On the 25th anniversary of Kurt Cobain‘s death comes a new perspective on one of the most compelling icons of our time. With candor, honesty and empathy, Danny Goldberg, one of Nirvana’s managers from 1990 to 1994, shares his memories of his brief but momentous time with Kurt and the band in SERVING THE SERVANT: Remembering Kurt Cobain (Ecco; On sale April 2, 2019; $28.99, 304 pages; ISBN 978-0-06-286150-4). The result is a fresh and frank portrait of an icon unlike any that has come before.
When Goldberg agreed to take on Nirvana, he had no idea that Cobain would become a pop-culture icon with a legacy arguably at the level of that of John Lennon, Michael Jackson or Elvis Presley. Goldberg worked with Kurt from 1990 to 1994, the most impactful period of Kurt’s life.
This key time saw the stratospheric success of Nevermind, which turned Nirvana into the most successful rock band in the world and made punk and grunge household terms; Kurt’s meeting and marriage to the brilliant but mercurial Courtney Love and their relationship that became a lightning rod for critics; the birth of their daughter, Frances Bean; and, finally, Kurt’s public struggles with addiction, which ended in a devastating suicide that would alter the course of rock history. Throughout, Goldberg stood by Kurt’s side as manager and close friend.
Drawing on Goldberg’s own memories of Kurt, files that previously have not been made public, and interviews with, among others, Kurt’s close family (including Courtney Love), friends, and former bandmates (including Krist Novoselic), SERVING THE SERVANT sheds an entirely new light on these critical years. Casting aside the common obsession with the angst and depression that seemingly drove Kurt, SERVING THE SERVANT is an exploration of his brilliance in every aspect of rock and roll, his compassion, his ambition, and the legacy he wrought-one that has lasted decades longer than his career did. Goldberg also explores what it is about Kurt Cobain that still resonates today, even with a generation who wasn’t alive until after Kurt’s death.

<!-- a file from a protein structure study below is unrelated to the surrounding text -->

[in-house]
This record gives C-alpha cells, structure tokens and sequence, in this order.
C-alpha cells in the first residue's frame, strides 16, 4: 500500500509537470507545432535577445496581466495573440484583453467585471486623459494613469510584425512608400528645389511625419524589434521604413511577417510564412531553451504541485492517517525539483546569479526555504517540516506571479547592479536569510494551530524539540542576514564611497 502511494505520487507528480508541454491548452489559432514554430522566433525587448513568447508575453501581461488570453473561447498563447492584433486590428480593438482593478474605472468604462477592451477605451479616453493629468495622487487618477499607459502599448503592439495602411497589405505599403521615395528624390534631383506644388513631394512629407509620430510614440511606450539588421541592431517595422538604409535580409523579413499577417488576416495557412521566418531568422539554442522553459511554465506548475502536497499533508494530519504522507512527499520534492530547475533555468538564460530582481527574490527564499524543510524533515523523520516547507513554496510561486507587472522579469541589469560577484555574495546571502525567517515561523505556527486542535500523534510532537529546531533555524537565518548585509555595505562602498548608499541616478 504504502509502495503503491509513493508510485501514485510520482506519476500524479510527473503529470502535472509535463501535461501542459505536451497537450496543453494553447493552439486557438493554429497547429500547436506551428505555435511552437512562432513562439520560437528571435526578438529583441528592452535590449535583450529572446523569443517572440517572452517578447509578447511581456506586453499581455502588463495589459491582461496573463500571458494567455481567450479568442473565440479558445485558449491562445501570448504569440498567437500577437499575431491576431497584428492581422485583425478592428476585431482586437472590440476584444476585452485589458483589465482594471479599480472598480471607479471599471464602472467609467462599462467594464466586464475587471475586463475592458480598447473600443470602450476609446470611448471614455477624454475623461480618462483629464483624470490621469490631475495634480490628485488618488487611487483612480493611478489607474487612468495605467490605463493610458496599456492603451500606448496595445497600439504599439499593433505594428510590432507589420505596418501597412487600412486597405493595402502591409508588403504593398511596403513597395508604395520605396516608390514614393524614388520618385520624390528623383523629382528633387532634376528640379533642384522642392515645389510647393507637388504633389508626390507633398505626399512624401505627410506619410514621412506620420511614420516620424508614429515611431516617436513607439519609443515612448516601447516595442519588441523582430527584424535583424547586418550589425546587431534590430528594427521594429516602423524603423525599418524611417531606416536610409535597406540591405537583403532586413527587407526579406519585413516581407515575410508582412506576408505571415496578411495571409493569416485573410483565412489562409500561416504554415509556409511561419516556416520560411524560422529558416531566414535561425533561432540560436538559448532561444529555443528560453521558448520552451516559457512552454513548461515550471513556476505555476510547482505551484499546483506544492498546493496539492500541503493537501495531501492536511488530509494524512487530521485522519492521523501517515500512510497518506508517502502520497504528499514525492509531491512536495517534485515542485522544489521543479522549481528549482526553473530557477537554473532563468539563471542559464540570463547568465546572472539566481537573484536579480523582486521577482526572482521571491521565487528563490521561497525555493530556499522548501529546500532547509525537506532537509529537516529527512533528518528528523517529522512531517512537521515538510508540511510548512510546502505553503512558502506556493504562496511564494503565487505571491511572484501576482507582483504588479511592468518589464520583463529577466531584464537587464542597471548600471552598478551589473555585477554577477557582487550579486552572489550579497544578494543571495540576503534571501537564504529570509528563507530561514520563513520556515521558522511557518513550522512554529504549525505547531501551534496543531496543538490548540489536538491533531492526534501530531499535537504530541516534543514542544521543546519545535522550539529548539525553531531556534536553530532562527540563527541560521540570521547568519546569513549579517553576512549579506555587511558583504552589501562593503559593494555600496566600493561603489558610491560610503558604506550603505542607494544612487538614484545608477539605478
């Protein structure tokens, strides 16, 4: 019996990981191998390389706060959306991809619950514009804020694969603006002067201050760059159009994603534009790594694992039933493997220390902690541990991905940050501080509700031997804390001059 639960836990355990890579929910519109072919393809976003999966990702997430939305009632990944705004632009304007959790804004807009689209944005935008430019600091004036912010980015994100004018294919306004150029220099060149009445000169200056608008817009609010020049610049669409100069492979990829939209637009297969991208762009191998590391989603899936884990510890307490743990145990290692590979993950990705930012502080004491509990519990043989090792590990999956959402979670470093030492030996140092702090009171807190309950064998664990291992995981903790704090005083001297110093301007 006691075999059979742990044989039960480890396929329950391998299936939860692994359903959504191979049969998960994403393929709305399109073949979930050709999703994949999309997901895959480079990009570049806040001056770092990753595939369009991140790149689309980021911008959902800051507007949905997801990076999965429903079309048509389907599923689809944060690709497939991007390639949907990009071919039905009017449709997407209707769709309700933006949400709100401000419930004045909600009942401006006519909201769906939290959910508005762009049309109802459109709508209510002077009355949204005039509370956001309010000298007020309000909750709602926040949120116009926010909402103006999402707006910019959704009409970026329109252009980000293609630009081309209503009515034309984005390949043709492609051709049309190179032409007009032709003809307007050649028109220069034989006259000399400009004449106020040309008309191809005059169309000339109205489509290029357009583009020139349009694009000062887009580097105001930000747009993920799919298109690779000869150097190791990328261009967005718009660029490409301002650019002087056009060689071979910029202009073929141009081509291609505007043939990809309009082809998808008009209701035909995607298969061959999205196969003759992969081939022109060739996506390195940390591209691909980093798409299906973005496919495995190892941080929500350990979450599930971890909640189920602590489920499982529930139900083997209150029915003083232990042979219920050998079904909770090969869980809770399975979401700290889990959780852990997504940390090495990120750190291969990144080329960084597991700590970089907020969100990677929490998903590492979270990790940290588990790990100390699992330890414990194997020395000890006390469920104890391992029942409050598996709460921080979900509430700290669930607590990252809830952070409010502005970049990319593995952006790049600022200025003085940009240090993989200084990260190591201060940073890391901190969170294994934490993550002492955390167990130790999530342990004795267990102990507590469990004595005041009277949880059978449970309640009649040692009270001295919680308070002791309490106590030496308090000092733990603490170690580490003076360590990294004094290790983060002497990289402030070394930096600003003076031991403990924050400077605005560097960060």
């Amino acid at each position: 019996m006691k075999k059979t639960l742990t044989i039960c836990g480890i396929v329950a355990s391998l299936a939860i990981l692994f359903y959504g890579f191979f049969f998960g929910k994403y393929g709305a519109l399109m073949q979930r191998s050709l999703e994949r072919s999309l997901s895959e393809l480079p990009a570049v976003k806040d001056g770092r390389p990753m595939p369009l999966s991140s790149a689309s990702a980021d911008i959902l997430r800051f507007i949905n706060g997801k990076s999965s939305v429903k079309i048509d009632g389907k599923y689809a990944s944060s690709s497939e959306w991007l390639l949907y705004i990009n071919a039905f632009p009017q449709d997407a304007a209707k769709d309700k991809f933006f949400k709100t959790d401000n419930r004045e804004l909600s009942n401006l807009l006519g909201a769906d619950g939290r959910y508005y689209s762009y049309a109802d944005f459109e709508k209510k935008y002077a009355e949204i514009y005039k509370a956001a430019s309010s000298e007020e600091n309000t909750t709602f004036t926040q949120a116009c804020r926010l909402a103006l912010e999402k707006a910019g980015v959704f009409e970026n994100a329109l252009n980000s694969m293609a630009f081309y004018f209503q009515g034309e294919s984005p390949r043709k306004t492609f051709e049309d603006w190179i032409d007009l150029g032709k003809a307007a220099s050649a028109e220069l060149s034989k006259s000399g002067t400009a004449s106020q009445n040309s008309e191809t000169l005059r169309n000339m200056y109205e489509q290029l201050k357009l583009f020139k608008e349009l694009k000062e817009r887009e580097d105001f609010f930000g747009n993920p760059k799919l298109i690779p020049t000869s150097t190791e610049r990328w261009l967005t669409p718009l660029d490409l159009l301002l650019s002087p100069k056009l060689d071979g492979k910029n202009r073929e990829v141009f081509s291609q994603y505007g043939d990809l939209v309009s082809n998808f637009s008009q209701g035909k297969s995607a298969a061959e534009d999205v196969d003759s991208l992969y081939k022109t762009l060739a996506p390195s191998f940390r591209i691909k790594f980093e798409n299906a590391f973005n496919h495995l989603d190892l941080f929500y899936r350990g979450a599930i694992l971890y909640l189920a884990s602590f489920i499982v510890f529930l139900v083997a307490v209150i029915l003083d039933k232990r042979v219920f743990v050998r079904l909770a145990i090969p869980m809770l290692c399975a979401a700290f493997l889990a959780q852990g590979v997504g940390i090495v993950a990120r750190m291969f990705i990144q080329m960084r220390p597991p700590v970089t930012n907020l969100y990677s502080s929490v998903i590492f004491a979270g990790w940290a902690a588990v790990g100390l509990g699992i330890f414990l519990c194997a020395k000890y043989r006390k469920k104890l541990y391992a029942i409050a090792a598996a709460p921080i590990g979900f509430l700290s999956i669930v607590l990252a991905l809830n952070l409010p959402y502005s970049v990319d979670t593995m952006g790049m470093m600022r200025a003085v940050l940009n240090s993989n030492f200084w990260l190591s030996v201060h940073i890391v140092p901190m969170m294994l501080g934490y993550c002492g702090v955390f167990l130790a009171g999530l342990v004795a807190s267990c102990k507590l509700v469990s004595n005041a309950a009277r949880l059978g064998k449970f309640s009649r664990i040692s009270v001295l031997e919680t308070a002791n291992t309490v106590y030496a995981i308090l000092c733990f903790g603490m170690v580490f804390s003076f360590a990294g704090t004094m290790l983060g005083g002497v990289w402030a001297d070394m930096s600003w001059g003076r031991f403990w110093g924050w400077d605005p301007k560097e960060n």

“Insightful, passionate and clear-eyed, Danny Goldberg’s account of his personal and professional relationship with Kurt Cobain is required reading for not only Nirvana enthusiasts, but anyone interested in how the corporate music industry engaged with the punk rock underground of the early 1990s. While providing an intimate view of the support system the band had from a world their scene was historically at odds with, Goldberg shares what is essentially the story of two men, a generation apart, who became unexpected friends through a mutual appreciation of feminism, LGBT rights, and a dedication to the activist power of music. It is a contemplative requiem to losing someone you love who immeasurably touched the entire planet with a singular magic.” – Thurston Moore, Sonic Youth
“As soon as I started reading I got sucked in and I couldn’t put it down. As a huge Nirvana fan, it is petrifying to even attempt a description or enlightened comment about Kurt. I just want to say,
any music fan should want this book. Any Nirvana fan must have this book.” – Joan Jett
“There have been many portraits of Kurt Cobain, but none as warm and clear-eyed as this one. Danny Goldberg has always been one of my favorite observer/journalist/architects of popular culture. It’s no surprise that his deeply personal memoir does what Cobain’s best work does. It burrows in deep, and sticks around. Add this to the rich sonic legacy of Nirvana – Goldberg’s soulful account of Cobain as a close friend, gone way too soon, yet vividly alive on every page of this remarkable book. Bravo, Danny.” – Cameron Crowe